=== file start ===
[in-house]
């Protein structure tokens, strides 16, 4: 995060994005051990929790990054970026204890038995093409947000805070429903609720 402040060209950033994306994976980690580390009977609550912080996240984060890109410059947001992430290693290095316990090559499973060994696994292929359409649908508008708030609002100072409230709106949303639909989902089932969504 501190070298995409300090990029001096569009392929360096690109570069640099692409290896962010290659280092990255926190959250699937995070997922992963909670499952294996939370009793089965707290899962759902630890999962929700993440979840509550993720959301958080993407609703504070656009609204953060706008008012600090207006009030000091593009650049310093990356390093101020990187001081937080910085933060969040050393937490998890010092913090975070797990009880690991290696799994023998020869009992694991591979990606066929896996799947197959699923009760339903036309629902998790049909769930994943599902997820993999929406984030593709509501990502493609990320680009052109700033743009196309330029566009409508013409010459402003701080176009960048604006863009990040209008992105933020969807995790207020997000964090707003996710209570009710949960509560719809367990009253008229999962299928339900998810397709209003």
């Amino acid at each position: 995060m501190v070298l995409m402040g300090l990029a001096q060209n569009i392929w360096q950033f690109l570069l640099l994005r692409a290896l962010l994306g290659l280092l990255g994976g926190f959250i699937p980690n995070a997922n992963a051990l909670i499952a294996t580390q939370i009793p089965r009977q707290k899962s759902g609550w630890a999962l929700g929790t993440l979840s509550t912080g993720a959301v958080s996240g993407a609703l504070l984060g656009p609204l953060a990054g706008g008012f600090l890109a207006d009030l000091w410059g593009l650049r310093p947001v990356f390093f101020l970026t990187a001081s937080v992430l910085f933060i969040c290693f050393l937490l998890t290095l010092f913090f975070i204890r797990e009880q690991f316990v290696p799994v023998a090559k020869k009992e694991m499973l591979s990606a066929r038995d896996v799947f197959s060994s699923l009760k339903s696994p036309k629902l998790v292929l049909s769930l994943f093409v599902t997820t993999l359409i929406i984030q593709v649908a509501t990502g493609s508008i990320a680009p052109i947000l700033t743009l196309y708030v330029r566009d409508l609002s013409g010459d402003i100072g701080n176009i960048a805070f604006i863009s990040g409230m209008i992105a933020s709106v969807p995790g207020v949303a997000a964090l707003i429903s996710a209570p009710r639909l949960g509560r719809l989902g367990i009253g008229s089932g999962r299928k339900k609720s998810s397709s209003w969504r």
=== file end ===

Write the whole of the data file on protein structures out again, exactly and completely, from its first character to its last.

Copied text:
[in-house]
């Protein structure tokens, strides 16, 4: 995060994005051990929790990054970026204890038995093409947000805070429903609720 402040060209950033994306994976980690580390009977609550912080996240984060890109410059947001992430290693290095316990090559499973060994696994292929359409649908508008708030609002100072409230709106949303639909989902089932969504 501190070298995409300090990029001096569009392929360096690109570069640099692409290896962010290659280092990255926190959250699937995070997922992963909670499952294996939370009793089965707290899962759902630890999962929700993440979840509550993720959301958080993407609703504070656009609204953060706008008012600090207006009030000091593009650049310093990356390093101020990187001081937080910085933060969040050393937490998890010092913090975070797990009880690991290696799994023998020869009992694991591979990606066929896996799947197959699923009760339903036309629902998790049909769930994943599902997820993999929406984030593709509501990502493609990320680009052109700033743009196309330029566009409508013409010459402003701080176009960048604006863009990040209008992105933020969807995790207020997000964090707003996710209570009710949960509560719809367990009253008229999962299928339900998810397709209003």
């Amino acid at each position: 995060m501190v070298l995409m402040g300090l990029a001096q060209n569009i392929w360096q950033f690109l570069l640099l994005r692409a290896l962010l994306g290659l280092l990255g994976g926190f959250i699937p980690n995070a997922n992963a051990l909670i499952a294996t580390q939370i009793p089965r009977q707290k899962s759902g609550w630890a999962l929700g929790t993440l979840s509550t912080g993720a959301v958080s996240g993407a609703l504070l984060g656009p609204l953060a990054g706008g008012f600090l890109a207006d009030l000091w410059g593009l650049r310093p947001v990356f390093f101020l970026t990187a001081s937080v992430l910085f933060i969040c290693f050393l937490l998890t290095l010092f913090f975070i204890r797990e009880q690991f316990v290696p799994v023998a090559k020869k009992e694991m499973l591979s990606a066929r038995d896996v799947f197959s060994s699923l009760k339903s696994p036309k629902l998790v292929l049909s769930l994943f093409v599902t997820t993999l359409i929406i984030q593709v649908a509501t990502g493609s508008i990320a680009p052109i947000l700033t743009l196309y708030v330029r566009d409508l609002s013409g010459d402003i100072g701080n176009i960048a805070f604006i863009s990040g409230m209008i992105a933020s709106v969807p995790g207020v949303a997000a964090l707003i429903s996710a209570p009710r639909l949960g509560r719809l989902g367990i009253g008229s089932g999962r299928k339900k609720s998810s397709s209003w969504r």